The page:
Butterflies Swarming in Southern California Dazzle Residents - NBC Southern California

Butterflies Swarming in Southern California Dazzle Residents



    Rain Brings Influx of Butterflies to SoCal

    The recent rain has brought an influx of butterflies to Southern California. Kim Tobin reports for NBC4 News at 4 p.m. on Mar. 12, 2019. (Published Tuesday, March 12, 2019)

    From the Inland Empire to the beach to the valley: If you've been outside, chances are you've seen swarms of butterflies all over the Southern California region. 

    Some residents who've spotted them said they've lived in LA their whole lives and have never seen anything like it.

    Bug experts say with all the rain, it's giving butterflies more plants to eat and more places to lay their eggs.

    "It's beautiful. It's something you don't see every day," Angie Evans, Studio City resident, said as she watched swarms float by in South Weddington Park. "Wow. It's unbelievable."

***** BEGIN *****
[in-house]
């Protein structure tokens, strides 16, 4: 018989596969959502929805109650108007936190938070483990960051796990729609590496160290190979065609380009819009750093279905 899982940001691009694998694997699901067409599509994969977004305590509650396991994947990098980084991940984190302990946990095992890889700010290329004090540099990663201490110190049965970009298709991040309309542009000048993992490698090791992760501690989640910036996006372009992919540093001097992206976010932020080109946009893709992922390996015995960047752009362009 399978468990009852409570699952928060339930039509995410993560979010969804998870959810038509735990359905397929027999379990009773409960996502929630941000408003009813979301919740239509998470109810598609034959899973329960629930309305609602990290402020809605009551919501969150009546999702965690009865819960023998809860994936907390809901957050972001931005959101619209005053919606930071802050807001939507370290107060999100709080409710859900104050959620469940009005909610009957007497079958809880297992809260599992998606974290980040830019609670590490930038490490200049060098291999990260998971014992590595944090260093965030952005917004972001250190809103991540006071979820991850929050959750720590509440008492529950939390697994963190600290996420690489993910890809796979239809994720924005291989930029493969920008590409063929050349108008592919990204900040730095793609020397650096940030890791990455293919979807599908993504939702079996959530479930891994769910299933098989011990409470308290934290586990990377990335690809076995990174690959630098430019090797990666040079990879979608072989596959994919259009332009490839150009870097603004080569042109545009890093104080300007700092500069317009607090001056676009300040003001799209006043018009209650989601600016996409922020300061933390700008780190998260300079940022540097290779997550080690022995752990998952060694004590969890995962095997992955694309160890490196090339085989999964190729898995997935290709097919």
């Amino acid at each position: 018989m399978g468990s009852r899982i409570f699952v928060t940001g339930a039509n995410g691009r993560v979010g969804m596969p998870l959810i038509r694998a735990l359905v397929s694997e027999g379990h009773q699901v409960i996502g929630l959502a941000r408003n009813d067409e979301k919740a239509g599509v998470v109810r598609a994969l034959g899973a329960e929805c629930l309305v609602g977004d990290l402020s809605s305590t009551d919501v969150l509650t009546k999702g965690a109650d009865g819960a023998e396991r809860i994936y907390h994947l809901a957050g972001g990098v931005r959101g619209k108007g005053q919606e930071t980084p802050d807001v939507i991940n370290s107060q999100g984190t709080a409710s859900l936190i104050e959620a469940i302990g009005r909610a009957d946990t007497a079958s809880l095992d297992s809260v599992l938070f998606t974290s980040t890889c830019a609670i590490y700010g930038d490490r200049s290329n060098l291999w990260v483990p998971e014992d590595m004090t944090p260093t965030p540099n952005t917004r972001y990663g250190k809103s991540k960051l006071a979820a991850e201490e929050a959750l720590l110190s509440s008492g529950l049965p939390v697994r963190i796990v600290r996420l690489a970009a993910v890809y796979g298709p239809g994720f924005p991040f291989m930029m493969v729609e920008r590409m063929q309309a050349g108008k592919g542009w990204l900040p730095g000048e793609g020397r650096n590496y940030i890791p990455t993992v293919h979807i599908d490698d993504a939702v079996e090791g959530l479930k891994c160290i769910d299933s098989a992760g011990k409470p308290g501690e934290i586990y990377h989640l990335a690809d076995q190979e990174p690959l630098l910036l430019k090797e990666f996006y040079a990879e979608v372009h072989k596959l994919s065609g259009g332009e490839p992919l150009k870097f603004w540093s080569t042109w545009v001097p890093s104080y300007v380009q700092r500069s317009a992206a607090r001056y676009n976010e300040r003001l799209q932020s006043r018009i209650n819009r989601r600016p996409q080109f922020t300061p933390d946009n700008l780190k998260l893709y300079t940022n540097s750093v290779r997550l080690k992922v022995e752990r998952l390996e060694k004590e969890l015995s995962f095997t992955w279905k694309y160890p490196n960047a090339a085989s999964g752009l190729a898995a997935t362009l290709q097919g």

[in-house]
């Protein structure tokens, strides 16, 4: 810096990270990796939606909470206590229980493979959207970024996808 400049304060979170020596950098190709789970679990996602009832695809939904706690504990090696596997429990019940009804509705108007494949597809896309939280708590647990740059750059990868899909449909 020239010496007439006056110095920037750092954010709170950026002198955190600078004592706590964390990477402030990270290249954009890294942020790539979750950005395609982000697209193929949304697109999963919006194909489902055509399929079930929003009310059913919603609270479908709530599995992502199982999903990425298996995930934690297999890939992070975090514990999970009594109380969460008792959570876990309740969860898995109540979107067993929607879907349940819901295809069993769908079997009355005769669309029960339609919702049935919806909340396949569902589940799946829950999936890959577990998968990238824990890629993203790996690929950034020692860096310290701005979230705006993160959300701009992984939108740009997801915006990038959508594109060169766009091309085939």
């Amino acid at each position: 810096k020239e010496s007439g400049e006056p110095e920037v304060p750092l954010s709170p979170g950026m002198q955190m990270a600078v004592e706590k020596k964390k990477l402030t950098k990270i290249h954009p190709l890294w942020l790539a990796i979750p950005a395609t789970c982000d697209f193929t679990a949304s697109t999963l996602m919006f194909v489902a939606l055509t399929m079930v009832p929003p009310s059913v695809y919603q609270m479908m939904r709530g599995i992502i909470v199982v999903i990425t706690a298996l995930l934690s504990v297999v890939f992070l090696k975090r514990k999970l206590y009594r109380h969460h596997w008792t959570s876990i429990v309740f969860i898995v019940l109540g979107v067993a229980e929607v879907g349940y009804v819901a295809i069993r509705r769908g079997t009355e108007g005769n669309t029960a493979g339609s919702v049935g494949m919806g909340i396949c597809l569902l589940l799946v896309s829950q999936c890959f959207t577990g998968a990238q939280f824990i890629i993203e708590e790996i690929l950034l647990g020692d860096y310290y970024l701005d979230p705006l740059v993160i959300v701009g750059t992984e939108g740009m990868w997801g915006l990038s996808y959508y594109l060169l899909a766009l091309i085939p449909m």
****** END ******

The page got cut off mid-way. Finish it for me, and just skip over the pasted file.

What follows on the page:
Anza-Borrego Desert Natural History Association (ABDNHA)

    Social media in the LA area has been peppered with people posting videos of the butterflies, asking where they're all coming from.

    Brent Carnar, who used to work for the Natural History Museum, said they're called Painted Ladies, and they fly north from Mexico.

    Because of the very wet winter LA saw, there's a lot of vegetation for them to feed on, and females can lay hundreds of eggs on one plant.

    "It's kind of new. I haven't seen this many butterflies in the spring before," said resident Adam Harrison.

    Carnar says these butterflies have a very short life span -- about 4 weeks.

    These swarms will likely continue around the LA area for another two weeks as the butterflies continue heading north, he said. 

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